Julianne Moore, Mia Wasikowska and Robert Pattinson star in this acidulous vision of Tinseltown from Canadian master David Cronenberg.
Maps to the Stars
Hollywood, Babylon, USA. Working from a wicked script from novelist Bruce Wagner, David Cronenberg strips Tinseltown bare in this fiendish and fiercely intelligent satire of the movie business.
Julianne Moore gives a stunning performance as Havana Segrand, a desperate and insecure middle-aged actress scheming remorselessly to land the lead in a remake of a film her mother starred in years ago. She divulges a flood of inner fears and childhood trauma to her therapist, Dr. Stafford Weiss (John Cusack), a TV psychologist and self-help guru with a stable of celebrity clients. But Weiss has problems of his own, including a teenaged movie-megastar son whose career is already threatened by his out-of-control ego and drug problems.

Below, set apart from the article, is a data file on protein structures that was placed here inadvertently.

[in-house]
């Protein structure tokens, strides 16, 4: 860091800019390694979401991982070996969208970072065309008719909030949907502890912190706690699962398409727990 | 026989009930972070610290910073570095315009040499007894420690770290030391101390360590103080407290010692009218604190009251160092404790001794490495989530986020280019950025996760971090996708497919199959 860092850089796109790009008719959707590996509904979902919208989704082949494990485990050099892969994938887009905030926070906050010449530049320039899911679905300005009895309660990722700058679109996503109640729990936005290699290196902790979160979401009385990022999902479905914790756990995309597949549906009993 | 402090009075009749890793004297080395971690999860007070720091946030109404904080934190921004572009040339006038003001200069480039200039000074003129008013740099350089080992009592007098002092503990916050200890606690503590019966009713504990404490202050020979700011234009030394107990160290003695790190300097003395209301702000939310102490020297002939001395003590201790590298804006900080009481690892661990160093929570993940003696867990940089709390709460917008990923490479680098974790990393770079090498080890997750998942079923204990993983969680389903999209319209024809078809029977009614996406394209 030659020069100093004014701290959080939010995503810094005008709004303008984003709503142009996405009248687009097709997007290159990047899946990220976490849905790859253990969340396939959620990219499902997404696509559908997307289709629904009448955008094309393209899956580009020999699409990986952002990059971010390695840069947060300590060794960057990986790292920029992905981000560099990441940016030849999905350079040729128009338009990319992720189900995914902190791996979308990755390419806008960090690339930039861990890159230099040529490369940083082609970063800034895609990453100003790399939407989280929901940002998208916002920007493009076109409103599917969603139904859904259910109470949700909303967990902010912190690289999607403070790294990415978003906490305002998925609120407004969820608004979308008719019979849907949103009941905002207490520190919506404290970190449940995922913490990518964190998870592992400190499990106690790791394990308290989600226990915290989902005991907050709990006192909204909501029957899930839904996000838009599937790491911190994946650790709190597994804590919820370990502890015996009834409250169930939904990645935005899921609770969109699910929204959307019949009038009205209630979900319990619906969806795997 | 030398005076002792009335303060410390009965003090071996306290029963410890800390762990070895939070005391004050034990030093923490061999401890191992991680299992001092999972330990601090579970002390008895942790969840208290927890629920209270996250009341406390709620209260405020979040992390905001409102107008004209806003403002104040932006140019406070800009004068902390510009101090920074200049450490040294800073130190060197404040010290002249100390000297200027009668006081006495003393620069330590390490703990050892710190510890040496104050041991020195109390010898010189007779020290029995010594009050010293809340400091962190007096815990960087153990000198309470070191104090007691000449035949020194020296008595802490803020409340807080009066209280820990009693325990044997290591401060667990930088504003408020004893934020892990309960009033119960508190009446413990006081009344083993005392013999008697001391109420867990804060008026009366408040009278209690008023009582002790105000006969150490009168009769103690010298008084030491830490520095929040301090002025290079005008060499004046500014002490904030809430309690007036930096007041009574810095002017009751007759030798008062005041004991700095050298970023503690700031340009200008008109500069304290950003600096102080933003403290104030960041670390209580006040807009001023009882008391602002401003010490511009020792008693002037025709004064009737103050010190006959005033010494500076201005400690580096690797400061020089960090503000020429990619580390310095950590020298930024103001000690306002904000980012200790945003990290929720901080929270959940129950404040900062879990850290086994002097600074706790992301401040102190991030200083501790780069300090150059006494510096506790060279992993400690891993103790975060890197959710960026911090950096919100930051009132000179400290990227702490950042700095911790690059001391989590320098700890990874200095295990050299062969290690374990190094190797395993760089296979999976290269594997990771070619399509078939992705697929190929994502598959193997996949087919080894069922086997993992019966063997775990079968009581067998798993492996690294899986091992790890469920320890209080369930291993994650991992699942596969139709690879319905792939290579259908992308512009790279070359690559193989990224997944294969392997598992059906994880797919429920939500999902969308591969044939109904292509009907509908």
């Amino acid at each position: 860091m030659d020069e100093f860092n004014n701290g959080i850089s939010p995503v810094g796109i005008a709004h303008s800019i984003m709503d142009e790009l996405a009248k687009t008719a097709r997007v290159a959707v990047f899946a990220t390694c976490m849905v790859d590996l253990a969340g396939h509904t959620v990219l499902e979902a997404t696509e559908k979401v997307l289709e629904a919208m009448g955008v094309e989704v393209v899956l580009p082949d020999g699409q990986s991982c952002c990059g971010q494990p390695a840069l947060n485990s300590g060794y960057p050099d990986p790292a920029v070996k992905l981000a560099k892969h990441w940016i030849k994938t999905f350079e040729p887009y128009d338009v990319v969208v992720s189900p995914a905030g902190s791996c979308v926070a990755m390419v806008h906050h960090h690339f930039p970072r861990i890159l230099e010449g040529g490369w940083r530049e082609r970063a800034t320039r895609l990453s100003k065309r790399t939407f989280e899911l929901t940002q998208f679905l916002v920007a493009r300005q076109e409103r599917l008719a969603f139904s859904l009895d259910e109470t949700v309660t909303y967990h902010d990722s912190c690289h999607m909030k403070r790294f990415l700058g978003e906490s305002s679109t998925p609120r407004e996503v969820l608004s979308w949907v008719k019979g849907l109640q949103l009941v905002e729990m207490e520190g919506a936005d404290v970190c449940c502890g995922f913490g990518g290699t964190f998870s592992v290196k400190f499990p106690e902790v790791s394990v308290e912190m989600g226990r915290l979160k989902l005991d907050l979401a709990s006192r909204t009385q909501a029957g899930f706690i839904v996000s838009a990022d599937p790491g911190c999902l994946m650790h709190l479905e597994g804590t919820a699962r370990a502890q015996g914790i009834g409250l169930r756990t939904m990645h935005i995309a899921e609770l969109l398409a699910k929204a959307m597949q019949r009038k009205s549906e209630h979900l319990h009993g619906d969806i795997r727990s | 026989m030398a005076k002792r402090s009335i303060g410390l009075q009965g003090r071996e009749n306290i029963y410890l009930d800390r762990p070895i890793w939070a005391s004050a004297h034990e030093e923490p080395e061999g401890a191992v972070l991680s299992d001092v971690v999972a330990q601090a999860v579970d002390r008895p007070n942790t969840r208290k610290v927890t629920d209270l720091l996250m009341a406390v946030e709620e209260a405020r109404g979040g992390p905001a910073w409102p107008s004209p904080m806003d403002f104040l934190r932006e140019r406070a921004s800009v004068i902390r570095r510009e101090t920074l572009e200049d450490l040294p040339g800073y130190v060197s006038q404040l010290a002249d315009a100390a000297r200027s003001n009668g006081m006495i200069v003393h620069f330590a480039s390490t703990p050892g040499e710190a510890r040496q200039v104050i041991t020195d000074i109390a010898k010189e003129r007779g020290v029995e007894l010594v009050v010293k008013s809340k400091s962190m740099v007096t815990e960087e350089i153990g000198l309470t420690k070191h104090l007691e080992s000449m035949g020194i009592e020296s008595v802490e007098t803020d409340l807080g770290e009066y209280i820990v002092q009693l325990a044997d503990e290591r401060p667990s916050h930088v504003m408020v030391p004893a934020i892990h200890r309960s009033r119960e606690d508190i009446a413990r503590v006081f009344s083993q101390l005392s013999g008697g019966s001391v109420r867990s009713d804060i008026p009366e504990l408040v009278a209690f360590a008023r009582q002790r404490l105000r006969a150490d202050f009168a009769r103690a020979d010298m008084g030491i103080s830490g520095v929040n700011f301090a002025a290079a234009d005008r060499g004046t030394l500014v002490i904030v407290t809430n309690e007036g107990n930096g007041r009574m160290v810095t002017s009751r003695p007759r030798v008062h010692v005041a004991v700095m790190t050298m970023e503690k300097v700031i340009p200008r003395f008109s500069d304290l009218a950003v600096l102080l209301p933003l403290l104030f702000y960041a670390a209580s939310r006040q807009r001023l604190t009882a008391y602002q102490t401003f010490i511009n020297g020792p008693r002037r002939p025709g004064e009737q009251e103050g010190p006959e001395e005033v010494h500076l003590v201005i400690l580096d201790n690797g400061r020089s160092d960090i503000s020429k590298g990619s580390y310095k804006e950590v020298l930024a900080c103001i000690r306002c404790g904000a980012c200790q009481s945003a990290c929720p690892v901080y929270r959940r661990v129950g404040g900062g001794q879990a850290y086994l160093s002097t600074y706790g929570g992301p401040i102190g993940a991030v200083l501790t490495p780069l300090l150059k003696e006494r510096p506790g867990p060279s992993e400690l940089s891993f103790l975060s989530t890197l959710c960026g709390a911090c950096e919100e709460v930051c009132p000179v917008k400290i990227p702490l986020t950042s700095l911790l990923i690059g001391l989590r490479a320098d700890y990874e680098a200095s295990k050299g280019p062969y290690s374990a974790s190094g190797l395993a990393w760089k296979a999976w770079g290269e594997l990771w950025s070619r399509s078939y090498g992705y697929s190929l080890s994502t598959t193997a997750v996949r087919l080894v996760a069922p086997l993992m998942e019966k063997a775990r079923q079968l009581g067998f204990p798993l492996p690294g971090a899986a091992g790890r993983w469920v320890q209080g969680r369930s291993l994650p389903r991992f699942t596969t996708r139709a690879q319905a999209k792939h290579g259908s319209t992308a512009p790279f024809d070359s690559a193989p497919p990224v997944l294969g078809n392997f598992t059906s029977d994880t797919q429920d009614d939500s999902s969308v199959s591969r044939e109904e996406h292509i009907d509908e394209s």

To this ensemble of eccentrics, Cronenberg and Wagner add Agatha (Mia Wasikowska), a pyromaniac who gets hired as Havana's assistant based on a Twitter friendship with Carrie Fisher (playing herself ); Jerome (Robert Pattinson), a limo driver, struggling actor and aspiring screenwriter; and various wives, agents, and phantoms who stroll periodically through the carnage.
Gleefully dissecting a milieu driven by all the wrong values, Maps to the Stars peels back Hollywood's skin-deep façade to reveal a dystopia that's at once recognizable and alien. One moment we're laughing, the next our mouths are agape. This subject has been explored before in films like Sunset Boulevard and books like Postcards from the Edge, but Cronenberg's satirical incisions reach new depths in this outrageous, disturbing new work from the contemporary master.